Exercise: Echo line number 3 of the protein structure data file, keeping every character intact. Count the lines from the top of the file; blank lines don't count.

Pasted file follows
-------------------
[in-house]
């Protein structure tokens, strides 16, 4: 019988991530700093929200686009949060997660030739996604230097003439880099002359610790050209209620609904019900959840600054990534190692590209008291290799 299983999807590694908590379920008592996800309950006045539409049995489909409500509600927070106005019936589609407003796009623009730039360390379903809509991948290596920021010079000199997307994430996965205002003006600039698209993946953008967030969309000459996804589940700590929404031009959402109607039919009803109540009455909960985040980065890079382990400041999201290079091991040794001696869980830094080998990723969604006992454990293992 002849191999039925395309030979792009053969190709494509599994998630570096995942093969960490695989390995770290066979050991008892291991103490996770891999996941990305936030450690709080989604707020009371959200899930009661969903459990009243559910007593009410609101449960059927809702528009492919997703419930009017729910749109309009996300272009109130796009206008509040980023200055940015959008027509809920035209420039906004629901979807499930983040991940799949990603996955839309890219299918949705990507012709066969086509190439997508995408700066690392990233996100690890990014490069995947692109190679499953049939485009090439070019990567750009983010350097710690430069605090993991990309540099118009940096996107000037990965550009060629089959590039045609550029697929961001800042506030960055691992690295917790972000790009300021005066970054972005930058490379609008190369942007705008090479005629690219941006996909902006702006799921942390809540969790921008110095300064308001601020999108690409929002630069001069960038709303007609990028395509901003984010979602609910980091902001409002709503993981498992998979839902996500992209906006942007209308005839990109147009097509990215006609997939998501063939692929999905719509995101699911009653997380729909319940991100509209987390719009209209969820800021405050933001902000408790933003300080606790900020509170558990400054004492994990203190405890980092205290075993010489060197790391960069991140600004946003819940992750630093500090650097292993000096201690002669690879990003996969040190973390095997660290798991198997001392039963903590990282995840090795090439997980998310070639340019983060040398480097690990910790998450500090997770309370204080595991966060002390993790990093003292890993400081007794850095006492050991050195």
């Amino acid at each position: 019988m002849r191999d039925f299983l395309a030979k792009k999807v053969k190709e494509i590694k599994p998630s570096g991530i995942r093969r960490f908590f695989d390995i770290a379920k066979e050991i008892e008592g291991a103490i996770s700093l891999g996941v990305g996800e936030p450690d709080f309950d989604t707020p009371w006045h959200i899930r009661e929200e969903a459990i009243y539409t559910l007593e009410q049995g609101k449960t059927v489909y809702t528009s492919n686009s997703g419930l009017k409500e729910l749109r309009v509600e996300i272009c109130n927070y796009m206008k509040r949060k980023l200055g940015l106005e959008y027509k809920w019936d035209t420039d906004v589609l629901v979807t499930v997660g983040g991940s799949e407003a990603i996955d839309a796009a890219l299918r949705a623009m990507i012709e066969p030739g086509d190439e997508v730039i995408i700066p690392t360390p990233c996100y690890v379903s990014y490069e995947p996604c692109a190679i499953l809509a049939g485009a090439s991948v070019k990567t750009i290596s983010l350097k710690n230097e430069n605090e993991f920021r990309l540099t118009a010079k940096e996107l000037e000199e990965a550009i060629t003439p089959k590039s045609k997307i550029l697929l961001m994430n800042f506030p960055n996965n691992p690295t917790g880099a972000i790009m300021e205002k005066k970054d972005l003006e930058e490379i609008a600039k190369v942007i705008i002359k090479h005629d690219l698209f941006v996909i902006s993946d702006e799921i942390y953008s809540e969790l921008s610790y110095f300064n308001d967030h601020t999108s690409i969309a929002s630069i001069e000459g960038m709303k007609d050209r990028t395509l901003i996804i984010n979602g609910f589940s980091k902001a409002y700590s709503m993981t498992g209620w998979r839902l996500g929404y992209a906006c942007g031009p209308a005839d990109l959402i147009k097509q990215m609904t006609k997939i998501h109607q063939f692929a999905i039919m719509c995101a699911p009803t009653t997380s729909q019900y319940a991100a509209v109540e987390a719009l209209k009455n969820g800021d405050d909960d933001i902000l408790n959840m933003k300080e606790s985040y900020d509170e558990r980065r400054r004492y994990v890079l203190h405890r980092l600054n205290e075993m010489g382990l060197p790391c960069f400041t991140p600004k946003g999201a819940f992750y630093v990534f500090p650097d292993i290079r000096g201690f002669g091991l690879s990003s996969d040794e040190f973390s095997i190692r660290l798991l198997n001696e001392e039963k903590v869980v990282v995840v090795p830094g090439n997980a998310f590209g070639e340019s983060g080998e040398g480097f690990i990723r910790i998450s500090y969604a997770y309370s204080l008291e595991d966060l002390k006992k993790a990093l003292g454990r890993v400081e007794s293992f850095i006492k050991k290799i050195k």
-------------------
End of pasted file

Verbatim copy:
């Amino acid at each position: 019988m002849r191999d039925f299983l395309a030979k792009k999807v053969k190709e494509i590694k599994p998630s570096g991530i995942r093969r960490f908590f695989d390995i770290a379920k066979e050991i008892e008592g291991a103490i996770s700093l891999g996941v990305g996800e936030p450690d709080f309950d989604t707020p009371w006045h959200i899930r009661e929200e969903a459990i009243y539409t559910l007593e009410q049995g609101k449960t059927v489909y809702t528009s492919n686009s997703g419930l009017k409500e729910l749109r309009v509600e996300i272009c109130n927070y796009m206008k509040r949060k980023l200055g940015l106005e959008y027509k809920w019936d035209t420039d906004v589609l629901v979807t499930v997660g983040g991940s799949e407003a990603i996955d839309a796009a890219l299918r949705a623009m990507i012709e066969p030739g086509d190439e997508v730039i995408i700066p690392t360390p990233c996100y690890v379903s990014y490069e995947p996604c692109a190679i499953l809509a049939g485009a090439s991948v070019k990567t750009i290596s983010l350097k710690n230097e430069n605090e993991f920021r990309l540099t118009a010079k940096e996107l000037e000199e990965a550009i060629t003439p089959k590039s045609k997307i550029l697929l961001m994430n800042f506030p960055n996965n691992p690295t917790g880099a972000i790009m300021e205002k005066k970054d972005l003006e930058e490379i609008a600039k190369v942007i705008i002359k090479h005629d690219l698209f941006v996909i902006s993946d702006e799921i942390y953008s809540e969790l921008s610790y110095f300064n308001d967030h601020t999108s690409i969309a929002s630069i001069e000459g960038m709303k007609d050209r990028t395509l901003i996804i984010n979602g609910f589940s980091k902001a409002y700590s709503m993981t498992g209620w998979r839902l996500g929404y992209a906006c942007g031009p209308a005839d990109l959402i147009k097509q990215m609904t006609k997939i998501h109607q063939f692929a999905i039919m719509c995101a699911p009803t009653t997380s729909q019900y319940a991100a509209v109540e987390a719009l209209k009455n969820g800021d405050d909960d933001i902000l408790n959840m933003k300080e606790s985040y900020d509170e558990r980065r400054r004492y994990v890079l203190h405890r980092l600054n205290e075993m010489g382990l060197p790391c960069f400041t991140p600004k946003g999201a819940f992750y630093v990534f500090p650097d292993i290079r000096g201690f002669g091991l690879s990003s996969d040794e040190f973390s095997i190692r660290l798991l198997n001696e001392e039963k903590v869980v990282v995840v090795p830094g090439n997980a998310f590209g070639e340019s983060g080998e040398g480097f690990i990723r910790i998450s500090y969604a997770y309370s204080l008291e595991d966060l002390k006992k993790a990093l003292g454990r890993v400081e007794s293992f850095i006492k050991k290799i050195k």